You could convince me to stay in a UI if Northern Ireland is given greater independence within a UI, a state within a state sort of. Better be ruled from Belfast, than Dublin or London for that matter.

    But this is all hypothethical, as I do not think we will see a UI within our lifetimes.

  • barnshee

    “Far better to have a fair repartition implemented by the UN and then focus on the ‘real’ problems that will beset both parts of this island is this fast changing world . ”

    Best to start with a”protype” or trial where we have de facto partition already.

    The prod is no more on the city side in Derry there are only two bridges (well three if you count the double decker) connecting it to the east bank.

    Ring up Cowan and tell him the city side is all his. If that goes smoothly – after all the citizens there vote regularly for it-Newry wouls be next.

  • Garza

    “represented a mindset every bit as bleak as that of Garza.”

    lol cheers Delquinn

  • Greenflag

    garza,

    ‘while I like Irish people I dislike Dubliners’

    LOL I wonder why ?.It’s not because they tell you to your face what a dung heap ‘unionism ‘ is ? is it ?

    Anyway one of the better reasons for having ‘repartition’ is to save gobshites like yerself from having to move ‘countries ‘ 😉

    ‘a state within a state sort of’

    But that’s exactly what yiz have had for the past 90 years more or less and yiz have made such a bag of shit of it that as it is it can’t be fixed , repaired or reformed 🙁

    feckin hopeless shower of incompetents . If the British Empire ever had to rely on youse lot it would never have got past the Isle of Man 😉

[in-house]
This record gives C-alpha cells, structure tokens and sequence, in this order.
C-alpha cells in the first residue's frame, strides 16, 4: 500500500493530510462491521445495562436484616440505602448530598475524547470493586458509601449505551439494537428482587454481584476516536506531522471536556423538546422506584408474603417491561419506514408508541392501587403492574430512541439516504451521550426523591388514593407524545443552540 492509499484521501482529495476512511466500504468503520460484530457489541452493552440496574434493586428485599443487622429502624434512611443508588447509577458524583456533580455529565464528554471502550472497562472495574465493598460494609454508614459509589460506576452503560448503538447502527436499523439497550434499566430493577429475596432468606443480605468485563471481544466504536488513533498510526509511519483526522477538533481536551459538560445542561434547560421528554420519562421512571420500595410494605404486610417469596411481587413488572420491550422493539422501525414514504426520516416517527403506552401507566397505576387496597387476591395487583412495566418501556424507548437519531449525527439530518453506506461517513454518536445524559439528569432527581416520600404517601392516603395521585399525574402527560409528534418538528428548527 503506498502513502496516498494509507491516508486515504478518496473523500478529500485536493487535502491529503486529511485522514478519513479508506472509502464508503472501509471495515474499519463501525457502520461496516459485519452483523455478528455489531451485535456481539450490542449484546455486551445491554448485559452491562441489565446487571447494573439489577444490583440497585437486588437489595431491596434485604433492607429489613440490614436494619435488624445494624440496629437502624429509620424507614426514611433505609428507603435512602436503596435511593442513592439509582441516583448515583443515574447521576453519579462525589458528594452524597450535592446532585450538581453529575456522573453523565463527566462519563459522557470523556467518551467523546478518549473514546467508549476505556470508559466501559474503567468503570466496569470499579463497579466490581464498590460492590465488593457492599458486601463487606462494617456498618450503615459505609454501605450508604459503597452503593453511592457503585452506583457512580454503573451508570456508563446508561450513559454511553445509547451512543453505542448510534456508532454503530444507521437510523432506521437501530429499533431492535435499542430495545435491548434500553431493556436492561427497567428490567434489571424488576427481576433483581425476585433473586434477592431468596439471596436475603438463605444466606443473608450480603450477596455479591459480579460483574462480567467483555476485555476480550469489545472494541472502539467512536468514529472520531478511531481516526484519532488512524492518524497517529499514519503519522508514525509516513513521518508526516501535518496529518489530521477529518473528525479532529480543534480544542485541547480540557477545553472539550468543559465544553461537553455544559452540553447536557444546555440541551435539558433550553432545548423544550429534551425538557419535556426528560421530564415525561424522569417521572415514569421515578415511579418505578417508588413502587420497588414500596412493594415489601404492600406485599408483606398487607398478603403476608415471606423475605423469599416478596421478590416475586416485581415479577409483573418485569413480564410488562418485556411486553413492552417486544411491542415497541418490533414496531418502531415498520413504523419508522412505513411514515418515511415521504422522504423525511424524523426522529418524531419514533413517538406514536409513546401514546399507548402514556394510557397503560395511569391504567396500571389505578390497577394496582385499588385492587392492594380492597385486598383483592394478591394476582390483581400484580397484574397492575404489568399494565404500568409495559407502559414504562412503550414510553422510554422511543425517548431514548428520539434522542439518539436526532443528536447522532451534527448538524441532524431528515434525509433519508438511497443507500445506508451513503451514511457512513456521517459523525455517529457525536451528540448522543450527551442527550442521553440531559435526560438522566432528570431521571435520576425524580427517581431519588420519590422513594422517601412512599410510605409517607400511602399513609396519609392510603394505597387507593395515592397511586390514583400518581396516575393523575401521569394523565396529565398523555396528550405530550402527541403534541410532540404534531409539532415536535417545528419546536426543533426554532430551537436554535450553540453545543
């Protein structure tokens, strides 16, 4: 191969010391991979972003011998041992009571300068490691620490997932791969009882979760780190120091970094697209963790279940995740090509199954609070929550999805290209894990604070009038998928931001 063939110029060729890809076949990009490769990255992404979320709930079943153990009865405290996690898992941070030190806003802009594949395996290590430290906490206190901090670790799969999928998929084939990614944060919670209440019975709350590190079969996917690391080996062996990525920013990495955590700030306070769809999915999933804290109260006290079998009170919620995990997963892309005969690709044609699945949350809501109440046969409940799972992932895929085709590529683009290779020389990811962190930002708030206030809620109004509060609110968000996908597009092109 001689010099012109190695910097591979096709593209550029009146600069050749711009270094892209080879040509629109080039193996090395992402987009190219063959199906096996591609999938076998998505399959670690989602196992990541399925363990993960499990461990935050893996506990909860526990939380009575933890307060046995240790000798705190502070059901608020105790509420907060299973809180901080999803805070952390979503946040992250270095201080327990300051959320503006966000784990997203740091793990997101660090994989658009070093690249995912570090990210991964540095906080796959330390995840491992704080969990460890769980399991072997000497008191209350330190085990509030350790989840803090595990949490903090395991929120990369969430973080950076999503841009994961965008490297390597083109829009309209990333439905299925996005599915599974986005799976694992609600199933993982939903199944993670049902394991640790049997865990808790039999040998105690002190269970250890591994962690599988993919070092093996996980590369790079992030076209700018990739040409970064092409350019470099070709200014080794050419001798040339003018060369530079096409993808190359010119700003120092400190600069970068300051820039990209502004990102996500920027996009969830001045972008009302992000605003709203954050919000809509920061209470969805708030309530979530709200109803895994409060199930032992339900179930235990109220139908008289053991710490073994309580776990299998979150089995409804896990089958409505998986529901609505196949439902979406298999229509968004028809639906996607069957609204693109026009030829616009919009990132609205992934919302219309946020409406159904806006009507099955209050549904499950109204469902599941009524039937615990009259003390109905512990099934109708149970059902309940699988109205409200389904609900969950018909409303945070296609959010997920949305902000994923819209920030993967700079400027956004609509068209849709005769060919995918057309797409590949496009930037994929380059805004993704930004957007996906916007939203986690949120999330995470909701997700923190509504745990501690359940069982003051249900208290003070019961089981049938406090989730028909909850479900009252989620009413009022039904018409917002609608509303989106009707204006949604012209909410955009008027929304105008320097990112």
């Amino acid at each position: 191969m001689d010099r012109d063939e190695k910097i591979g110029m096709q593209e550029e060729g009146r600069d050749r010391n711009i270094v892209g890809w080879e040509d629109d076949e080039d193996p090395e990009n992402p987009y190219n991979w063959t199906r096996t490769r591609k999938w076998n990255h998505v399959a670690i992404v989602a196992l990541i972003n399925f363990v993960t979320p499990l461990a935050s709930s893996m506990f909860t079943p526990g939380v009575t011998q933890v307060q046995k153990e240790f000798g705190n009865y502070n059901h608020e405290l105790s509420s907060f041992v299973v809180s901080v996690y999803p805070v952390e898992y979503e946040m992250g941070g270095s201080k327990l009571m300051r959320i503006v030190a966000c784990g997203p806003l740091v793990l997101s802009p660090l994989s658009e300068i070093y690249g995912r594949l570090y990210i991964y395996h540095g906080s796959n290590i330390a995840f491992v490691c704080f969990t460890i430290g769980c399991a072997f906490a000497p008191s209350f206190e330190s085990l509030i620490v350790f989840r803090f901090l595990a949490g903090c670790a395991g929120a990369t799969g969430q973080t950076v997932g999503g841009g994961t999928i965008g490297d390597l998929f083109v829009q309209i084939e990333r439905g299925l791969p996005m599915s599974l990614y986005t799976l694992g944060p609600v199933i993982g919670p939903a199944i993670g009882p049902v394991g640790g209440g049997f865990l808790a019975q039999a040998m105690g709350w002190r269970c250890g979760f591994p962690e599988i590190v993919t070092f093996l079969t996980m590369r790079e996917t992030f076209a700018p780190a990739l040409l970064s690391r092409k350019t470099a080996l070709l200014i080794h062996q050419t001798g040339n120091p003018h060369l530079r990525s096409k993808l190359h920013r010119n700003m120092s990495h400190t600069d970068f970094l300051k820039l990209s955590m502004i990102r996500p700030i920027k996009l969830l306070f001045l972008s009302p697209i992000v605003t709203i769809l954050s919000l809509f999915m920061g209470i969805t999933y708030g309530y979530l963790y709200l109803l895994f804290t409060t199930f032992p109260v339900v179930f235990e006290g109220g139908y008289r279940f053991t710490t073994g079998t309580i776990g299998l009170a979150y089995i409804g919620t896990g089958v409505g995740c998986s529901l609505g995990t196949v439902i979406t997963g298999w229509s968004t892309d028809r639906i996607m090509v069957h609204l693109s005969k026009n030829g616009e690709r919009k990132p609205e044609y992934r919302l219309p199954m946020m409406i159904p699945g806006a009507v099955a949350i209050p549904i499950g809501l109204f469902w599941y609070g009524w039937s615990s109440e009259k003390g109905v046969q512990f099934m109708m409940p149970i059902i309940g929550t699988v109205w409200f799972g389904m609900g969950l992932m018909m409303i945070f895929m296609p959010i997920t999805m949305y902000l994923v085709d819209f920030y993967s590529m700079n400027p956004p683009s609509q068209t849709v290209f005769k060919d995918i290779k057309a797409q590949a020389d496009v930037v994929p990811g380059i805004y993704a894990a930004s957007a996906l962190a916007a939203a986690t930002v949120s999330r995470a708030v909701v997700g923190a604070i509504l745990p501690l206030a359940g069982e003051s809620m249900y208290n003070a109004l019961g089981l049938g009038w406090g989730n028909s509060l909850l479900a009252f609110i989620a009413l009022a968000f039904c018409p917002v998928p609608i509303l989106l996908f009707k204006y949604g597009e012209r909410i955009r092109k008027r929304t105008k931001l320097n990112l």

• Garza

    “LOL I wonder why ?.It’s not because they tell you to your face what a dung heap ‘unionism ’ is ? is it ?”

    No. I just don’t like the attitude some of them have that if you don’t live in Dublin your some sort of uneducated hick. That’s all.

    “Anyway one of the better reasons for having ‘repartition’ is to save gobshites like yerself from having to move ‘countries ’ ;)”

    Gobshites? Now now, no need to be uncivil. It tells alot about a person’s arguments when they have to partcipate in childish name calling.

    Repartition is a bad idea because unionists and nationalists are starting to desegregate themselves and mixing. This makes repartition needlessly complicated.

    “But that’s exactly what yiz have had for the past 90 years more or less and yiz have made such a bag of shit of it that as it is it can’t be fixed , repaired or reformed 🙁

    feckin hopeless shower of incompetents . If the British Empire ever had to rely on youse lot it would never have got past the Isle of Man ;)”

    Nice. Classy.

  • dosser

    Greenflag,

    I find your comments quite offensive. Do you denigrate all ethnic groups in the same way or is your vitriol especially reserved for unionists?

  • dosser

    Greenflag,

    Your ideas on repartition are a non-starter. There’s no international agency who seriously countenance partition as a solution to divided societies, unless, such as the case of Czechoslovakia’s so-called Velvet Divorce, the majority of the population seek such a prescription.

    There is no need for repartition in Northern Ireland since the current method of conflict regulation is consociational power sharing, which has been ratified by the two governments and largely supported by the population of NI.

    You are, therefore, on your own with the repartition suggestion. Perhaps it’s time to abide by the old proverb: if seven doctors say you’re ill – lie down!

  • Greenflag

    garza ,

    ‘nice classy ‘

    If you say so .I would’nt but then I don’t have any pretensions in that field .

    dosser ,

    ‘I find your comments quite offensive.’